The 2010 CPI measures the public sector corruption perceived to exist in 178 nation states, scoring countries on a scale of 0 (highly corrupt) to 10 (very sale), using sources such as Asian Development Bank, World Bank, Economist Intelligence Unit, Freedom House, Global Insight, IMD, and World Economic Forum.
Only 26.40% of the countries ranked have an index score above 5; 62.93% have an index score below 4. The top 10 ranked countries are Denmark, New Zealand, Singapore, Finland, Sweden, Canada, Netherlands, Australia, Switzerland, and Norway. UK is ranked 20 (ranked 10th out of 30 EU countries), India is at 87 (also ranked 16th out of 33 Asia-Pacific countries), whilst Brazil is 69. The bottom-dwellers are Angola, Equatorial Guinea, Burundi, Chad, Sudan, Turkmenistan, Uzbekistan, Iraq, Afghanistan, Myanmar, and Somalia. The perceived corruption of 9 countries improved (i.e. corruption was perceived to have decreased) from 2009 to 2010, which includes Bhutan, Haiti, and Qatar. Interestingly, those which deteriorated include Greece, Hungary, Italy, and the United States.
Corruption casts its shade on environmental matters as well, especially in public sector. Corrupt governmental officials might deliberate throw up complex bureaucratic bottlenecks unless appeased with green notes. In the case of illegal land encroachments, one often finds that high powers-that-be happily play along with this, for the simple reason that there is a new swimming pool in their backyard. It is not uncommon to see reroutement of funds too.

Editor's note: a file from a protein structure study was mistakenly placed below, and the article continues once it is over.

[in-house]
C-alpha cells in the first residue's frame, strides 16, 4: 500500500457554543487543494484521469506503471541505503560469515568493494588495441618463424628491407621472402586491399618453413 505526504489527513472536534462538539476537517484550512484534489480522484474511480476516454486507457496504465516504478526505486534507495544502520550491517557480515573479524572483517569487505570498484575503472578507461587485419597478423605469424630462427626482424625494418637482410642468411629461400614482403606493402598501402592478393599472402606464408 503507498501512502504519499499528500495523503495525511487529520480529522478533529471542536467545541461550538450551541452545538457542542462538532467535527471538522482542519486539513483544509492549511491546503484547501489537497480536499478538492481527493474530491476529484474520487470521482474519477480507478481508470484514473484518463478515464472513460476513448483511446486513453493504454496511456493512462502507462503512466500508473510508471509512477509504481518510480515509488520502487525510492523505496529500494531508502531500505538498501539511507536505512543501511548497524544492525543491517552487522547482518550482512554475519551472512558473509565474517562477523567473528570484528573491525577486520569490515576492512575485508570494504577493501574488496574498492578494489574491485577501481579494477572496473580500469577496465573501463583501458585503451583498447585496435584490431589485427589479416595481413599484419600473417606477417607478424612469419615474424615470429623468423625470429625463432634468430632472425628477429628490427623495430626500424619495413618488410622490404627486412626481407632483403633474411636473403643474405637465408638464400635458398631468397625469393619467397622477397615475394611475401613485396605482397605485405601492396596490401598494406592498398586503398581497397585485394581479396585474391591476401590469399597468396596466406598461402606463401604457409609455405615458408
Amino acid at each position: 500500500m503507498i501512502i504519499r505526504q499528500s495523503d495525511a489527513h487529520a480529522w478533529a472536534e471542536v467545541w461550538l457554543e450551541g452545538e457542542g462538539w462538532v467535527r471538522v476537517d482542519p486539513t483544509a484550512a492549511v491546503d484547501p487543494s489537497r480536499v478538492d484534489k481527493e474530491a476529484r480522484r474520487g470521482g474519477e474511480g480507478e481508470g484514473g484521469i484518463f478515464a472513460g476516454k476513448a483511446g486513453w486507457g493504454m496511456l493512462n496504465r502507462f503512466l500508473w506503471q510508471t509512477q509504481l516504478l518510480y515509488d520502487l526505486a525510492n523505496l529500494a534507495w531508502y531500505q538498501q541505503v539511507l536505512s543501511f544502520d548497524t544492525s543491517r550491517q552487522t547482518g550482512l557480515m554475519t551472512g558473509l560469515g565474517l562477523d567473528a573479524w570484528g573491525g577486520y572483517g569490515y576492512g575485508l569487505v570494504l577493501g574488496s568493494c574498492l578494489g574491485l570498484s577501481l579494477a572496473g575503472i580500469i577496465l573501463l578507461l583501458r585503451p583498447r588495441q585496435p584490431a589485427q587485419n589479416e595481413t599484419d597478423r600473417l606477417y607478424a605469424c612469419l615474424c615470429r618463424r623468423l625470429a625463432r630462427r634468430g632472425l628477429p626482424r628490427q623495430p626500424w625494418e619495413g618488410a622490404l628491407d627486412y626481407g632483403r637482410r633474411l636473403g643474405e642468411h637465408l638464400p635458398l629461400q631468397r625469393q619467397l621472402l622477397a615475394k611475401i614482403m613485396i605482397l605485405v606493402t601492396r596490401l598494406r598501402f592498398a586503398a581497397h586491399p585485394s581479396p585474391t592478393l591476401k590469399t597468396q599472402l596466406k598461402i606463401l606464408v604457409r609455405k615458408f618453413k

Whether the CPI is a fool-proof indicator remains debatable since the countries are ranked according to the perception of corruption; such qualitative methodologies (conducted via questionnaires on the public seeking their perception of an activity which usually happens under wraps) can suffer from many biases. For instance, the perceived definition of ‘corruption’ would vary in each country (and possibly, each different parts of the country); what might seem corrupt in one country, might be acceptable elsewhere! Comparing CPI indexes of the past (available since 1995) is of no benefit in identifying perceived change in the perceptions of corruption, since it is probable that the data over the years may not be comparable, given the wide range of changes (and/or errors) in sampling, methodology, measuring, and sources (as is in the case of CPI). What it does provide is a rough overview of how matters are perceived as: the reality might be less melodramatic... or harsher.
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